Oh, and Zeitgeist really didn’t help on the Horus, Jesus, Mithas thing.

  10. Zephyrine's Gravatar Zephyrine
    January 26, 2016 - 9:58 pm | Permalink

    I think this Wiccan fundamentalist is extremely similar to Christian fundamentalism: believing in the myths of the religion despite tremendous historical and scientific evidence to the contrary.

    There are a lot of Christian historical myths, not just within the Bible, but since the death of Christ, like how Christians were viciously persecuted by the Roman Empire, ignoring how other groups including the Cult of Cybele (or any group that ran afoul of the Romans) were also persecuted. The Crusades, the conversion of Constantine: these are all Christian myths. Stories that were told to help prop up the religion, but that aren’t really what they seem.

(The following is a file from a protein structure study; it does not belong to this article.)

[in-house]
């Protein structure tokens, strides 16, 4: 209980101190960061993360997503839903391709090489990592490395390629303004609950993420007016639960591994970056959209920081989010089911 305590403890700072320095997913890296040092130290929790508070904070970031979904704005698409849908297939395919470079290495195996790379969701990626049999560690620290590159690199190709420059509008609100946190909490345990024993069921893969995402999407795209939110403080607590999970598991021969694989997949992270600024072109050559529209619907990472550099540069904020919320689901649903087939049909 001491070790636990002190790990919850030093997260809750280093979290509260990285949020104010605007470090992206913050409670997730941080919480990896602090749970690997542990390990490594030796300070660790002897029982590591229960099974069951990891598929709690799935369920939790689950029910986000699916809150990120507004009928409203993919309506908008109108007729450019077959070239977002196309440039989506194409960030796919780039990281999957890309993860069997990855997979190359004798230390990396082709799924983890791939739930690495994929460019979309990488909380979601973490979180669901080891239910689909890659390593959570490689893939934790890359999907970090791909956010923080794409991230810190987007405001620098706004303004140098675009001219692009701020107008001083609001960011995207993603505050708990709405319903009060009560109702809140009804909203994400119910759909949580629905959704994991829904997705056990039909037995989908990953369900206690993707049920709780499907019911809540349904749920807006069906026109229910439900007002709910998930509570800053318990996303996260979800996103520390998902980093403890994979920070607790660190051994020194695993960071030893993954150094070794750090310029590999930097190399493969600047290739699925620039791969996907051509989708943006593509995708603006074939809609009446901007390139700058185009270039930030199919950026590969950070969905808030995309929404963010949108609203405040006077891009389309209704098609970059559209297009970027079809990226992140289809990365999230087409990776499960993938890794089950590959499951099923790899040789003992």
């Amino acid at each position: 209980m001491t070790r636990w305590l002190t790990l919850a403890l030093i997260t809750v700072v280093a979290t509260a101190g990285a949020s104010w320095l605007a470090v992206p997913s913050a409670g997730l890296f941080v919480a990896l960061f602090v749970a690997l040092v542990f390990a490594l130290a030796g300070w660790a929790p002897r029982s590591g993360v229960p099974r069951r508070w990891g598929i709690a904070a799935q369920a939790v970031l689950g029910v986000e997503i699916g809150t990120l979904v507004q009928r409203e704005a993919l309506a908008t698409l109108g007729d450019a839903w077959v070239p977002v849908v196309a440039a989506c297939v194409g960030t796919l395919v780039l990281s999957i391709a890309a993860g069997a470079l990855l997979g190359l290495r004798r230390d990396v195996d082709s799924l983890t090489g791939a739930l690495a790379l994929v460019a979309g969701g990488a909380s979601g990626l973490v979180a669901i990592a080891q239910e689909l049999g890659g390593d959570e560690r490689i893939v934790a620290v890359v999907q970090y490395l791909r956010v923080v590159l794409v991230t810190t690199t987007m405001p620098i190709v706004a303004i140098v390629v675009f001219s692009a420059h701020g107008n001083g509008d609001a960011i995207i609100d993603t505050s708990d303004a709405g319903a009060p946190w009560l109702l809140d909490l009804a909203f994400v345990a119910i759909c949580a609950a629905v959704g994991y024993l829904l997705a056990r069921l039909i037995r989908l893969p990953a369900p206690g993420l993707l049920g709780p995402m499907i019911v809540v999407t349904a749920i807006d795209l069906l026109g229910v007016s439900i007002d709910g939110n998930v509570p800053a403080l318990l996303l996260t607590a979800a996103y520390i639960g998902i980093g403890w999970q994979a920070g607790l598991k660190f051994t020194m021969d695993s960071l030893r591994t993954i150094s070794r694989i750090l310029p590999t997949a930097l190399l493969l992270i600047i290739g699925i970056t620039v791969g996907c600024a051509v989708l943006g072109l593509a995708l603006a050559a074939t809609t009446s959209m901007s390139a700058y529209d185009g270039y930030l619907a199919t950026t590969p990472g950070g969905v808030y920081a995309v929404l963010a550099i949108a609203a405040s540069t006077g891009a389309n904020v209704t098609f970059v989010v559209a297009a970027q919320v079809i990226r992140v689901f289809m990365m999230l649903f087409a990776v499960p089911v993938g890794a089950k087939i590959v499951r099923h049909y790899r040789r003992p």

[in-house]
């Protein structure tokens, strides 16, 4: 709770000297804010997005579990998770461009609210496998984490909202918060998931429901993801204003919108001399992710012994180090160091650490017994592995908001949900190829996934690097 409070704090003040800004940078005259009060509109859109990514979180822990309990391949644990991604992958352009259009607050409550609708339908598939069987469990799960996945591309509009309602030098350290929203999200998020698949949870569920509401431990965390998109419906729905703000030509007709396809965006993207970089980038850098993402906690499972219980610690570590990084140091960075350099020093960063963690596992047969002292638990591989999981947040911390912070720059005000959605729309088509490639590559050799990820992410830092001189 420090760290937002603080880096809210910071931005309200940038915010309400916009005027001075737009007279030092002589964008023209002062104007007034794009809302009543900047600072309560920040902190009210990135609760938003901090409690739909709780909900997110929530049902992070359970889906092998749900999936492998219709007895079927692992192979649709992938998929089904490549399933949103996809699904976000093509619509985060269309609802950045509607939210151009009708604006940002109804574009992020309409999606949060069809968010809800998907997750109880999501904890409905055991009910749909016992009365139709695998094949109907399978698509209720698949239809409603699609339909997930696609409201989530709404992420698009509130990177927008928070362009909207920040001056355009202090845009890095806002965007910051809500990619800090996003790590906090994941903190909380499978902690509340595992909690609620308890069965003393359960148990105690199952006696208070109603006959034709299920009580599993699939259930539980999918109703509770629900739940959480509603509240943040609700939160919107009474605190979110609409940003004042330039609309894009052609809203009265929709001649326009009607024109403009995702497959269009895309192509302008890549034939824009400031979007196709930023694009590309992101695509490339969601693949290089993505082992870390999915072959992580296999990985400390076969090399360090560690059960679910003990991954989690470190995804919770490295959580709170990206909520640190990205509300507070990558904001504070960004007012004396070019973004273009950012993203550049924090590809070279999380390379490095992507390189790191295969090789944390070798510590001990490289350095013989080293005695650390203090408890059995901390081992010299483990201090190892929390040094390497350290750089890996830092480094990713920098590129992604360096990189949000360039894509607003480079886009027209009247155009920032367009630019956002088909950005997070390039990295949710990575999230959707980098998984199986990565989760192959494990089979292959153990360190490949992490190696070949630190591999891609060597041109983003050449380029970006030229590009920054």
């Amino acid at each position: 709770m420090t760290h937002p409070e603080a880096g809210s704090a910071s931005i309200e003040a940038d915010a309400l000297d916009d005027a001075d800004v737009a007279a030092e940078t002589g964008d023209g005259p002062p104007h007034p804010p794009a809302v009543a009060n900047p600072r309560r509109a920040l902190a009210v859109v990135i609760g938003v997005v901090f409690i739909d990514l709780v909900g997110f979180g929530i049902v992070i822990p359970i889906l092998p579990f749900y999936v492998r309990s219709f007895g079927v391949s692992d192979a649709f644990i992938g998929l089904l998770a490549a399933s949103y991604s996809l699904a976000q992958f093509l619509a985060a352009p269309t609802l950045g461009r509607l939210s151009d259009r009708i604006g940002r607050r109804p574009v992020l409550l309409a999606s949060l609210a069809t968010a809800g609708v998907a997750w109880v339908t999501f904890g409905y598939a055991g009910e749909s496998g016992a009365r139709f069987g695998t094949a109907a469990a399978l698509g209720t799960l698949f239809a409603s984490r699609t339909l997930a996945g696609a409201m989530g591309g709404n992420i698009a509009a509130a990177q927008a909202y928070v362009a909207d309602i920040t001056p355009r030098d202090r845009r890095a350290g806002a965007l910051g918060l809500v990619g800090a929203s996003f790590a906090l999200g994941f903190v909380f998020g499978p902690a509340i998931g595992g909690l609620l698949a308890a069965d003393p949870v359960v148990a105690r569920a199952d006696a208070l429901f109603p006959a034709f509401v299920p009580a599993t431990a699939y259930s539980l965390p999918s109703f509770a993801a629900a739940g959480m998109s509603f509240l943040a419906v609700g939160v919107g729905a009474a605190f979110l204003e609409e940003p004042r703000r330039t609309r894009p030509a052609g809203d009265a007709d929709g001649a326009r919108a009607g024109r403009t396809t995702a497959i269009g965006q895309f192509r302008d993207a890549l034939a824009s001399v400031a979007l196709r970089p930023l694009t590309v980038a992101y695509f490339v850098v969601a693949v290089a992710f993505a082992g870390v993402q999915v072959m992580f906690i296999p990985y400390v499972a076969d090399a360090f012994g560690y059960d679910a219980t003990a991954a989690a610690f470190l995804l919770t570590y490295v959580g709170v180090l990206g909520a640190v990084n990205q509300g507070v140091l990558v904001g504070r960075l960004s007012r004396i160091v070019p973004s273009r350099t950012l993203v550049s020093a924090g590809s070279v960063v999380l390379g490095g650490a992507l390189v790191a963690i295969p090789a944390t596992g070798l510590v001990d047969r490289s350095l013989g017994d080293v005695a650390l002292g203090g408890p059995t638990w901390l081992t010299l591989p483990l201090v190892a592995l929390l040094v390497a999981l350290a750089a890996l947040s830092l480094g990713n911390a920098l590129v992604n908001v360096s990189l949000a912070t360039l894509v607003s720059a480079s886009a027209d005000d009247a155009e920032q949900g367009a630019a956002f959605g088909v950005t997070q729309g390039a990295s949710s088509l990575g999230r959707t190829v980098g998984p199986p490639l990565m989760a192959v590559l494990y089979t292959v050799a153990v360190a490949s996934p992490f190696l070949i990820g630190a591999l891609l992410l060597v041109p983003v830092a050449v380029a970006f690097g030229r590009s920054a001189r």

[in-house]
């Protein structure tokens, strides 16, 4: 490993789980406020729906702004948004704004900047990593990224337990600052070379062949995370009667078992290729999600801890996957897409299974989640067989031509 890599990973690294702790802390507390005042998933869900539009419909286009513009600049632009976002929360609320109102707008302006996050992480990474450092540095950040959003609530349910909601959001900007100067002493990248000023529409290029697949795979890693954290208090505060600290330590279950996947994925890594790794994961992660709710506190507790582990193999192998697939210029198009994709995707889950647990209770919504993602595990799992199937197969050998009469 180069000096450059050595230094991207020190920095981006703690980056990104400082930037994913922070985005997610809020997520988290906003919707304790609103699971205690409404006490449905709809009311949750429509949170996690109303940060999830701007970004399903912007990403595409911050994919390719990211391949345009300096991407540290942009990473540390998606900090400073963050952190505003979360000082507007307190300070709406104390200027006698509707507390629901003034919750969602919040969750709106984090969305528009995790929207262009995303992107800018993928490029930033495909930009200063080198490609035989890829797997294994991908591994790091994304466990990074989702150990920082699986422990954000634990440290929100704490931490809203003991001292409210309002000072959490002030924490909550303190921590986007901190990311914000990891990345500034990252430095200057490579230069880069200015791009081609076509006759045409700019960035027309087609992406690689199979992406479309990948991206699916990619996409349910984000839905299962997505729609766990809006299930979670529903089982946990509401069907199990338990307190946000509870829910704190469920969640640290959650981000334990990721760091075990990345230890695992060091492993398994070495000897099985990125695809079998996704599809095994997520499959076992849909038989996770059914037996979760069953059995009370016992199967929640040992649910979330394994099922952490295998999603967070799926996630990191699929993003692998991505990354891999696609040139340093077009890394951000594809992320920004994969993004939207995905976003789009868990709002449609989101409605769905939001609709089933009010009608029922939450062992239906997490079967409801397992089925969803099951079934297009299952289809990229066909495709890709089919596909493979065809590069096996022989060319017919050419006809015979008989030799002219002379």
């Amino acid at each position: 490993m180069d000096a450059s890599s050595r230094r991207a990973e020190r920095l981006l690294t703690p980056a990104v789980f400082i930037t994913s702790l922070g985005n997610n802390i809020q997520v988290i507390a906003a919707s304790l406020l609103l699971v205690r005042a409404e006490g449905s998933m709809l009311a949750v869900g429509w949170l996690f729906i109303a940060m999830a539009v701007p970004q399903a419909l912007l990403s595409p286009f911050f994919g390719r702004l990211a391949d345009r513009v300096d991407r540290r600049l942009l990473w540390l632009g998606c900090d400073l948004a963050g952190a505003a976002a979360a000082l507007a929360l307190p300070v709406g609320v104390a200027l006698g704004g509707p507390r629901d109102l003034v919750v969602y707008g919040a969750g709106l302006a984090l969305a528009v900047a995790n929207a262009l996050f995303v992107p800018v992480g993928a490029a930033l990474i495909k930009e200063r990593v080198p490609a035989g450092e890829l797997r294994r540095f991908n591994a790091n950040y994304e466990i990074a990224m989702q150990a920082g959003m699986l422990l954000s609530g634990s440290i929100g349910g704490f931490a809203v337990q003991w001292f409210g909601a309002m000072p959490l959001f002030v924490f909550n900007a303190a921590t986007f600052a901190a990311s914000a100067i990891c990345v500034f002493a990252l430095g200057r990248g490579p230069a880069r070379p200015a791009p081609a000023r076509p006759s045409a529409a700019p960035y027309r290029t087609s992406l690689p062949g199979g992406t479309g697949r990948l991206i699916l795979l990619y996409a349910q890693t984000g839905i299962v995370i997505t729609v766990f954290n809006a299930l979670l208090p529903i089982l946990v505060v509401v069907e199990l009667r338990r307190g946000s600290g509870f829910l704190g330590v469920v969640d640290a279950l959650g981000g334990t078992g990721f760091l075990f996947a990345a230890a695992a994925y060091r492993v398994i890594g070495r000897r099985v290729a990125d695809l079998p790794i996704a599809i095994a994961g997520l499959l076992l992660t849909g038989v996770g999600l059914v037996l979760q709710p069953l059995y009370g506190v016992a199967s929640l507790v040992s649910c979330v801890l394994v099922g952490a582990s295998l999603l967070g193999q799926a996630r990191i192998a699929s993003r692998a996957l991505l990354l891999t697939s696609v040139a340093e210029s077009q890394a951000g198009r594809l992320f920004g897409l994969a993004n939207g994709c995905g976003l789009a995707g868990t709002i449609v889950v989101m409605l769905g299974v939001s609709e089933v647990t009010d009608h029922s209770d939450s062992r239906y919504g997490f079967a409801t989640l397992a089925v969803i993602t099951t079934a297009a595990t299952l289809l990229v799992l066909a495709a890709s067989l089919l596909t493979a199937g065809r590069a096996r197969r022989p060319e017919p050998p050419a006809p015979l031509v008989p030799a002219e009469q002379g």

Pagans have their own laundry list of myths: how Christians stole everything from them, matriarchal prehistory, the genocide of the Burning Times, the 8 sabbats (the Celts only celebrated 4). I even had a Pagan friend who said that Christians invented the concept of black magic, ignoring how that concept exists in cultures throughout the world, and existed in pre-Christian times.

    The thing is that there is a lot of very, very bad history being sold by Pagan authors. Ronald Hutton is an obvious exception. Christianity has had the advantage of having good historians who have debunked its bad history.

    Wicca should be a strong enough tradition that it can stand apart from its bad history. When I see extremely well educated Pagans spouting unhistorical nonsense, it makes me despair of the future on the religion.

  11. Morgana Krinsley's Gravatar Morgana Krinsley
    March 27, 2016 - 3:13 pm | Permalink

    Ronald Hutton has his problems, too. See “Trials of the Moon: Reopening the Case for Historical Witchcraft. A critique of Ronald Hutton’s The Triumph of the Moon: A History of Modern Pagan Witchcraft”, by Ben Whitmore